I was privileged to attend the ‘You, me, memory and dementia’ Conference run by Carers Bucks, The Alzheimer’s Society Memory Support Service and Buckinghamshire CCG.
There was a full house to hear Wendy Mitchell, international author, speak. She lives with early onset dementia and tries to live life to the full. Rather than dwelling on what she has lost, or on the future, she instead celebrates the here and now. She would encourage consultants, amongst others, to use positive words to generate positive wellbeing.
The psychological effect of words should never be underestimated… If negative words are used, you can end up believing them.
She spoke of trying to “outwit dementia; like a game” whilst emphasising that everyone’s journey is different. There is a misconception that dementia is just about memory, but so many senses are also affected. Wardrobe doors can look like walls so those living with dementia might not know there is anything behind them. It was suggested that a photo of a neat rail of clothes stuck to the door might help as a sign. Alternatively, hallucinations can mean items might temporarily disappear, or things that aren’t there are as clear as day. Wendy said taking a photo of something to prove it’s there or not there might help; “the camera never lies!” she added.
Wendy also said how she tries to stay active physically and mentally. She enjoys typing her blog daily. Using a phone is too frustrating now but she Facetimes instead. This allows both parties to read each other’s faces as the conversation progresses.
Wendy says she copes because she’s a ‘glass half full’ person. She’s grateful for the amazing opportunities she’s had because of dementia. Not only has she written a best seller, but she’s had tea with Julianne Moore, star of ‘Still Alice’, and has advised those producing the current stage version. She’s promoted awareness of the condition in the House of Commons and has made films with the BBC. She grabs opportunities but emphasised that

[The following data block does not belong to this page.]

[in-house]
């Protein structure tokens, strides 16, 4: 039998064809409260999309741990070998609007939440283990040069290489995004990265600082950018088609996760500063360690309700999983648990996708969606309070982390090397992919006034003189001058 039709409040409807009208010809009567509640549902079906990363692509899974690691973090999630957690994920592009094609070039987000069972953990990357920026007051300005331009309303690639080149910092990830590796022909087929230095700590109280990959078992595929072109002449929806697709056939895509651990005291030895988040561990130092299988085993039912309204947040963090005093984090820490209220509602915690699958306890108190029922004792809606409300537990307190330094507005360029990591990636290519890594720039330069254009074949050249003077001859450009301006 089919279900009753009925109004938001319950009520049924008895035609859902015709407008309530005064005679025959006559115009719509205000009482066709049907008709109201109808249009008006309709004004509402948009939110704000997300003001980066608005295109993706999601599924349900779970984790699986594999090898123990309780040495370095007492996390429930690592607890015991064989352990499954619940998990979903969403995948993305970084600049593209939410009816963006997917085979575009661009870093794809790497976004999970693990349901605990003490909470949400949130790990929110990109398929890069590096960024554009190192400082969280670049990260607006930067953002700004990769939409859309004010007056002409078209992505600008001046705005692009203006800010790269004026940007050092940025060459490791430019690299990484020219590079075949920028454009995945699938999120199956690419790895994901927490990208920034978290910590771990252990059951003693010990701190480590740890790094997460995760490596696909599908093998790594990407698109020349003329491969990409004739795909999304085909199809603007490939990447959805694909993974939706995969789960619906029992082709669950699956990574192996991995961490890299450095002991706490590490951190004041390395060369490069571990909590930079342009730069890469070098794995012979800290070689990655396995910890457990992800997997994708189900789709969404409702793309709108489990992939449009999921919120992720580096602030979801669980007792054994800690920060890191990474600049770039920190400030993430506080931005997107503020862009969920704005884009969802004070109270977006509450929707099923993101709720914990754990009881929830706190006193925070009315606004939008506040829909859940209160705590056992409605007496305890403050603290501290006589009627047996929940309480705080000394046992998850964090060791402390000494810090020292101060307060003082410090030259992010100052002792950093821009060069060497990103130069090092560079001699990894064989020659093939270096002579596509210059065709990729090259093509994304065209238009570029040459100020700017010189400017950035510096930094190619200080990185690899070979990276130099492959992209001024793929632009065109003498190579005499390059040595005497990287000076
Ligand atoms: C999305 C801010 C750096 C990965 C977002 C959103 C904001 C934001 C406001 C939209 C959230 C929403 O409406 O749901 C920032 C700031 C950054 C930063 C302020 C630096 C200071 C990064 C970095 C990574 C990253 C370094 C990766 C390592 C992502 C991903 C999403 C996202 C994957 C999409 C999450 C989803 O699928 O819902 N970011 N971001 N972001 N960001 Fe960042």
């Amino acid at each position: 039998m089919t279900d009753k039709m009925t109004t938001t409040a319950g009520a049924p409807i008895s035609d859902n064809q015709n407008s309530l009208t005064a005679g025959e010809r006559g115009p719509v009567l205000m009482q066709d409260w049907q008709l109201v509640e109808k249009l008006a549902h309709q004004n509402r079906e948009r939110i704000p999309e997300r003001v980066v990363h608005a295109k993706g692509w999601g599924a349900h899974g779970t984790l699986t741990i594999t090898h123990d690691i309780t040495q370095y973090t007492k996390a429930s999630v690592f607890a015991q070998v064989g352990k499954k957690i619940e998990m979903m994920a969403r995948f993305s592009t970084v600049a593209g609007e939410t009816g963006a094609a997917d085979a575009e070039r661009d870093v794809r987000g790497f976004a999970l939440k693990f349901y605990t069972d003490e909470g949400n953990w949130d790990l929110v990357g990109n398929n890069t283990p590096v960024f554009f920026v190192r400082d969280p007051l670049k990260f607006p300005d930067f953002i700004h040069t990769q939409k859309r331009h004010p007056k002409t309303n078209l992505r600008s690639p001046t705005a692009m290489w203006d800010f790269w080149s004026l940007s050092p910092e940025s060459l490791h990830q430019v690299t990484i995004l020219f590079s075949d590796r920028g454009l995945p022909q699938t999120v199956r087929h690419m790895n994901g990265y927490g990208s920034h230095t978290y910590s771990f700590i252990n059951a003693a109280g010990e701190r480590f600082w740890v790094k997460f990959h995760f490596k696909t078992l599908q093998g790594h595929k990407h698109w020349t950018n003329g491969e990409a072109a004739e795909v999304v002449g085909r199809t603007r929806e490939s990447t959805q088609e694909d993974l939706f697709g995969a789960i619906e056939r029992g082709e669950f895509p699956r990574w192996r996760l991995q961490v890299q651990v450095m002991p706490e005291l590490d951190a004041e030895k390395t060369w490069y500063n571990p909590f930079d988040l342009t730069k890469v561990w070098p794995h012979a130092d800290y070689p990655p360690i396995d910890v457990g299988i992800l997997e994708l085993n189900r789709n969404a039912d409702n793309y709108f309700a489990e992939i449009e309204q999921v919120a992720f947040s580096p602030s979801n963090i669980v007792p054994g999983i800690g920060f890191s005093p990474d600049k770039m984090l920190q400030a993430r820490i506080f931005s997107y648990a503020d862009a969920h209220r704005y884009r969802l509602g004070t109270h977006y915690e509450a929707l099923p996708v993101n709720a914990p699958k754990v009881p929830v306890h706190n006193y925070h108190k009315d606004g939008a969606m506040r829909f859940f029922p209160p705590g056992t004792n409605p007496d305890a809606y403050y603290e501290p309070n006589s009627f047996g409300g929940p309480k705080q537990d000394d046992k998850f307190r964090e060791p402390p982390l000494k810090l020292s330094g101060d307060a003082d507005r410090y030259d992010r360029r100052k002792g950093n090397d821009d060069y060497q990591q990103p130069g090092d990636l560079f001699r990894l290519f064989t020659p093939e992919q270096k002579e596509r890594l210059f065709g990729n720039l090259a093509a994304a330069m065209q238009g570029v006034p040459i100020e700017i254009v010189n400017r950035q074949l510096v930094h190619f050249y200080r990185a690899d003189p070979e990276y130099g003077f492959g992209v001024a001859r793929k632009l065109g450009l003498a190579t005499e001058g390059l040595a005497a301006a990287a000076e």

“we need positive support from those around us including healthcare professionals.”
More local people who live with dementia, and some carers, then took to the stage to speak. One told us of her thoughts via a poem. Another said that a group specifically for those living with early onset dementia would have been more helpful than the general group they first attended. A carer told us about her frustration at managing 13 different professional bodies – many part of the NHS – who don’t talk to each other.
After lunch, we were treated to three songs sung by the Carers Choir. They find great comfort in the songs, and each other’s company. So, if you feel you’d like to join in, they’re always looking for new members.
It was then to the turn of the audience to feedback. They too reiterated how the support of groups run by Carers Bucks were especially helpful, particularly if they were targeted. Again, and again though people said they felt there was no join up between the Memory Support Service / consultant and life after diagnosis. They felt that they were just told to get on with it on their own. They didn’t get the right information at the right time. Indeed, many in the room were unaware of services that were in existence that might help them. In the future, they said, the emphasis needs to be on one point of contact to allow carers, or those living with dementia, to ring one phone number to get all the information they might need at whatever point they were on their journey.
We will all be watching for how dementia services in Buckinghamshire will evolve as a result.